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    Reaching Out to Your Customers

    John A. Wojtecki
    Doctor John A. Wojtecki has 45 years of experience in Human Resources, Safety, and Training serving the toy, food, plastics, steel, and office furniture industries. John operates his own consulting business and is a Certified Facilitator in Real Colors. He is a volunteer with the Quad Cities Mediation Service. He posts monthly on his LinkedIn account.

    Muscatine Living

    Every business is interested in pleasing customers. When I taught leadership and principles of management classes, I would ask each learner, “what is your brand? Describe what you do.” Crickets.

    It seemed each learner would struggle with the reaching out, or brand issue. I knew how I wanted to be viewed as a teacher and shared it with the class. Your brand is how customers connect with a business.

    So, let’s define brand. Thanks to Google’s definition, a brand reflects a, “strategic personality,” for your organization and/or the, “strategic personality for your product or company, so that ‘brand’ now suggests the values and promises that a consumer may perceive and buy into.”

    If we talked with one of your customers, how would they describe you and your business or service? Have you written down your mission, your vision, your personality to be seen by your customers?

    When I first started my business, I had finished a career in corporate and decided to begin offering services where I had expertise. If you asked me at the time who my customers were, I was relying on an outside source, strategically not the best approach.  Over the years, I have worked hard to determine who my customers are and have, through communication with them, identified their needs.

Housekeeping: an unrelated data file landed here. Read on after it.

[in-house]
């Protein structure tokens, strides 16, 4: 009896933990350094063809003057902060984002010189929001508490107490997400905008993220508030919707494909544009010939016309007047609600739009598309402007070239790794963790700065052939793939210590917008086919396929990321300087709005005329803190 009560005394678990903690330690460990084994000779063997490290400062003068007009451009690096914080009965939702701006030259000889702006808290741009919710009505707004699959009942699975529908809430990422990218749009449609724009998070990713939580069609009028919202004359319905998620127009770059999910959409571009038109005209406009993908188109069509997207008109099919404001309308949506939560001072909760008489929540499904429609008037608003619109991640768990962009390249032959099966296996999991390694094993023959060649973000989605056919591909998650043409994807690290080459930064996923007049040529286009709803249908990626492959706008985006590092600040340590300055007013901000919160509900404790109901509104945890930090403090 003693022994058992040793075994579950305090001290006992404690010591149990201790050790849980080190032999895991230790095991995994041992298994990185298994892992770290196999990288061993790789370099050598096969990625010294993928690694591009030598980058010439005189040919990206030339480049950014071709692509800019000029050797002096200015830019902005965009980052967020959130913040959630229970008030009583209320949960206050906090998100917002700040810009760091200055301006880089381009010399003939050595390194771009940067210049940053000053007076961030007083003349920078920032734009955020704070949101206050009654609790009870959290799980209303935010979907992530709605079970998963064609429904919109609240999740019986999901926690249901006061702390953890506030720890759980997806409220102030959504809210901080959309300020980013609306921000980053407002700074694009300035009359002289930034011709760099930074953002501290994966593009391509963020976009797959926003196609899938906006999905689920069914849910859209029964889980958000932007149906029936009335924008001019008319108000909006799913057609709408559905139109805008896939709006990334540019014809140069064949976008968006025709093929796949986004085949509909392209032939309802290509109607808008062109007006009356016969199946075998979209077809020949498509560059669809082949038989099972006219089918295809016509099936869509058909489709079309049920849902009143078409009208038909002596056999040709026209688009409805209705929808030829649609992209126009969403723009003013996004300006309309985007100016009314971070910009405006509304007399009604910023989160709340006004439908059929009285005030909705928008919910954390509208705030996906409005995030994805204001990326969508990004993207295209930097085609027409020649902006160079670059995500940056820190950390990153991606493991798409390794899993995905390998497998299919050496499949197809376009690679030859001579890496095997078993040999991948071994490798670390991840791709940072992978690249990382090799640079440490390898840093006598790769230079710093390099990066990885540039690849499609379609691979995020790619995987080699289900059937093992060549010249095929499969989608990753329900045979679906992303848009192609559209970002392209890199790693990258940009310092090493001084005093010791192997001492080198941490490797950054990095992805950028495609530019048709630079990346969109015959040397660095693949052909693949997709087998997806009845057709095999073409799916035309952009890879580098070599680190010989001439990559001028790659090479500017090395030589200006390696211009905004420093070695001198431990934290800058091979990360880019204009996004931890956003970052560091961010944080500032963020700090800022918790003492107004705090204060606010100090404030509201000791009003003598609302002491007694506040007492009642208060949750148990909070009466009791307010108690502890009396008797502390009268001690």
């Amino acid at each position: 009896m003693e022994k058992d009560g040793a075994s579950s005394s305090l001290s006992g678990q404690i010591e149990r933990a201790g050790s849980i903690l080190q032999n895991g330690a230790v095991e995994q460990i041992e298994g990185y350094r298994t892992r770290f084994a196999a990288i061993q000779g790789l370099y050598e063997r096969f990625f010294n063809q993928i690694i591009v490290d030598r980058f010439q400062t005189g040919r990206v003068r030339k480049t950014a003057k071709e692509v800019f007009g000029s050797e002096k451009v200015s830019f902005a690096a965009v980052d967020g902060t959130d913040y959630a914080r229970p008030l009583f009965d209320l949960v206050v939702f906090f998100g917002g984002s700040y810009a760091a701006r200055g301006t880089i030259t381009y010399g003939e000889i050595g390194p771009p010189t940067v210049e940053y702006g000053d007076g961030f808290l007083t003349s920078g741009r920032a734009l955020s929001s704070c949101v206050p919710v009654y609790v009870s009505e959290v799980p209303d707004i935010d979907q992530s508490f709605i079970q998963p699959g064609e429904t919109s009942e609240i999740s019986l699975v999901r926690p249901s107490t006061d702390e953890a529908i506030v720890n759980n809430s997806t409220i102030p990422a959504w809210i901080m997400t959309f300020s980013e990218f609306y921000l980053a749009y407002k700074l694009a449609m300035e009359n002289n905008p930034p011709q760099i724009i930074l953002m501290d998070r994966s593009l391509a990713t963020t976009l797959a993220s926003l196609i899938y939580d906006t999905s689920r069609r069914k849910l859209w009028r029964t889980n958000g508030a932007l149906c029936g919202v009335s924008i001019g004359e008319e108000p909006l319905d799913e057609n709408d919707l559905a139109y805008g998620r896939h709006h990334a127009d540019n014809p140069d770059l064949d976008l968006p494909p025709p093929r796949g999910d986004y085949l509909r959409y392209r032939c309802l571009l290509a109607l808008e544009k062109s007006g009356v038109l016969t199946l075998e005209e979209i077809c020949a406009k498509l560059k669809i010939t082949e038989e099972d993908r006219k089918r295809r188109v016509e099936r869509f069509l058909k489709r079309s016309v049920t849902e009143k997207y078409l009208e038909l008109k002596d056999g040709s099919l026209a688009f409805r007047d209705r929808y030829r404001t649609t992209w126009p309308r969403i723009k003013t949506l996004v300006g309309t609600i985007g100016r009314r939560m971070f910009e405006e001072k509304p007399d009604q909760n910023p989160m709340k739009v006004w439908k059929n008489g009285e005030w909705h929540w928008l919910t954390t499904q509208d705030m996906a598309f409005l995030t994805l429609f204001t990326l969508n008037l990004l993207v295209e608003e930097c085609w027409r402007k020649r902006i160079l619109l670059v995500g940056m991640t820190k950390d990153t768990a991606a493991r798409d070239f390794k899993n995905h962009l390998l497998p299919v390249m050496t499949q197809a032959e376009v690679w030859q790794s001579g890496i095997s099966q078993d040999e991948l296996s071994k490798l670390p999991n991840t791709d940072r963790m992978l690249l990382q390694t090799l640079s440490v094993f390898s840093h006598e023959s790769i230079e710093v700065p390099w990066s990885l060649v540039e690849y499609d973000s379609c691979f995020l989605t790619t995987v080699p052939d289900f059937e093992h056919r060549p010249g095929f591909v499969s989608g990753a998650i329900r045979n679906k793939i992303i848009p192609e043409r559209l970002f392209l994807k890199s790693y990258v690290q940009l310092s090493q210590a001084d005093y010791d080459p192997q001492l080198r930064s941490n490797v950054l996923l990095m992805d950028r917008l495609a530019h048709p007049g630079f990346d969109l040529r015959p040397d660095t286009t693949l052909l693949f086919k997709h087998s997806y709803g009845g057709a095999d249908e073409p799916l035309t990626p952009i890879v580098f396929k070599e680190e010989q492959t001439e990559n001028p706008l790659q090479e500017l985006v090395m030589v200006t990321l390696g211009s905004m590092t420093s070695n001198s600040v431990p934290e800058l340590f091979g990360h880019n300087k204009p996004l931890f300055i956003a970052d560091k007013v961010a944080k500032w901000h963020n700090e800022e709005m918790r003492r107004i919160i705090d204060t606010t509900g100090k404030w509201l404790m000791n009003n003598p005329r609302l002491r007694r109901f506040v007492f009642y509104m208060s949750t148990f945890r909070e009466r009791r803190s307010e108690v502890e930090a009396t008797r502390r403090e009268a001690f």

One common theme for all businesses is to serve the needs of current customers and add additional customers.

    I had the opportunity to reach out to Pam Collins, Executive Director of the Musser Public Library and HNI Community Center, and asked her about our library’s approach to servicing their customers. Her response was most insightful regarding an approach to customers: 

    In library school, the staff talks incessantly about the reference interview, the exchange you have to understand patrons’ needs. Numerous techniques and methods are recommended, but it is straightforward. “Shut up and listen.” That sounds so easy, but it is the hardest thing to do. Your instinct is to jump in before they are halfway through the first sentence. It takes time, and you listen to the same requests over and over, but you also hear some critical complaints and suggestions, usually, things you would never think of, since they have a completely different perspective.

    Then, how do you reach out to listen? I went to Google again and entered “reaching additional customers.” I had to smile when there were 121 million results. The first result came from Constant Contact and gave six suggestions for reaching new customers. They were as follows:

    • Encourage people to join your email list
    • Start a blog
    • Host a photo contest
    • Encourage reviews
    • Ask for referrals
    • Write a survey or poll 

    I also came across an interesting post from our friends at SCORE. I saw where they were addressing this issue by a webinar that they had called, Build a Relationship – A Guide to Effective Customer Communication Through Video, Text, and Email.

    I have been posting monthly on my LinkedIn account with a surprising number of readers, kind of a blog. It would be interesting to see what formula you could use to reach out to your current and future customers. The results might be surprising.

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